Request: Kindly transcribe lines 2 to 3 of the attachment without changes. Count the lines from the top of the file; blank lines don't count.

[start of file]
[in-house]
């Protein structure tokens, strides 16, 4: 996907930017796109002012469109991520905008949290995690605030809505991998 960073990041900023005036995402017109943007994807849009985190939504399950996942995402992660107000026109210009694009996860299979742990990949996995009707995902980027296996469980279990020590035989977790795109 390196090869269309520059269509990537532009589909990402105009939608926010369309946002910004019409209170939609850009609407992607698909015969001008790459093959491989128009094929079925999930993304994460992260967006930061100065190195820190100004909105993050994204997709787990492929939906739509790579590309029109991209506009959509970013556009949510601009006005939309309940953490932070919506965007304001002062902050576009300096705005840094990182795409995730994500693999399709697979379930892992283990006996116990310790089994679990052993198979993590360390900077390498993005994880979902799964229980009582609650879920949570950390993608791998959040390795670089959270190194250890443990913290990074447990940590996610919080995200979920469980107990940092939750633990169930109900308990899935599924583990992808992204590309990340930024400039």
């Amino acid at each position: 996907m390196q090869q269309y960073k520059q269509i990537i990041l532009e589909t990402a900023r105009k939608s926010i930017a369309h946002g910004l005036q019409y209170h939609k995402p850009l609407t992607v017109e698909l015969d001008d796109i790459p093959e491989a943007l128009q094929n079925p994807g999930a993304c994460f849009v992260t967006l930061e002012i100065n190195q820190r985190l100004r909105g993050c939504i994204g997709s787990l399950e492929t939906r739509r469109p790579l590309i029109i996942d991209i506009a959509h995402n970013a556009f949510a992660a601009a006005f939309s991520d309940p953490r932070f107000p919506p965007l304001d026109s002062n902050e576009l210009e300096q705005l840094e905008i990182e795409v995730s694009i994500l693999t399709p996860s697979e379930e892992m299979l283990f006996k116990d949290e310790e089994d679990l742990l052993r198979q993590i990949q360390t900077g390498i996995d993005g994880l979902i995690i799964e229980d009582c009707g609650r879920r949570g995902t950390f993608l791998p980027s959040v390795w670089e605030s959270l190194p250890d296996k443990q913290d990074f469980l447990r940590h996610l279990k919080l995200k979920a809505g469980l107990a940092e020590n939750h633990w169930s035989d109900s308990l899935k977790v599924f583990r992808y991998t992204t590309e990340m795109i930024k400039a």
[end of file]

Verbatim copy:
């Protein structure tokens, strides 16, 4: 996907930017796109002012469109991520905008949290995690605030809505991998 960073990041900023005036995402017109943007994807849009985190939504399950996942995402992660107000026109210009694009996860299979742990990949996995009707995902980027296996469980279990020590035989977790795109 390196090869269309520059269509990537532009589909990402105009939608926010369309946002910004019409209170939609850009609407992607698909015969001008790459093959491989128009094929079925999930993304994460992260967006930061100065190195820190100004909105993050994204997709787990492929939906739509790579590309029109991209506009959509970013556009949510601009006005939309309940953490932070919506965007304001002062902050576009300096705005840094990182795409995730994500693999399709697979379930892992283990006996116990310790089994679990052993198979993590360390900077390498993005994880979902799964229980009582609650879920949570950390993608791998959040390795670089959270190194250890443990913290990074447990940590996610919080995200979920469980107990940092939750633990169930109900308990899935599924583990992808992204590309990340930024400039």
């Amino acid at each position: 996907m390196q090869q269309y960073k520059q269509i990537i990041l532009e589909t990402a900023r105009k939608s926010i930017a369309h946002g910004l005036q019409y209170h939609k995402p850009l609407t992607v017109e698909l015969d001008d796109i790459p093959e491989a943007l128009q094929n079925p994807g999930a993304c994460f849009v992260t967006l930061e002012i100065n190195q820190r985190l100004r909105g993050c939504i994204g997709s787990l399950e492929t939906r739509r469109p790579l590309i029109i996942d991209i506009a959509h995402n970013a556009f949510a992660a601009a006005f939309s991520d309940p953490r932070f107000p919506p965007l304001d026109s002062n902050e576009l210009e300096q705005l840094e905008i990182e795409v995730s694009i994500l693999t399709p996860s697979e379930e892992m299979l283990f006996k116990d949290e310790e089994d679990l742990l052993r198979q993590i990949q360390t900077g390498i996995d993005g994880l979902i995690i799964e229980d009582c009707g609650r879920r949570g995902t950390f993608l791998p980027s959040v390795w670089e605030s959270l190194p250890d296996k443990q913290d990074f469980l447990r940590h996610l279990k919080l995200k979920a809505g469980l107990a940092e020590n939750h633990w169930s035989d109900s308990l899935k977790v599924f583990r992808y991998t992204t590309e990340m795109i930024k400039a």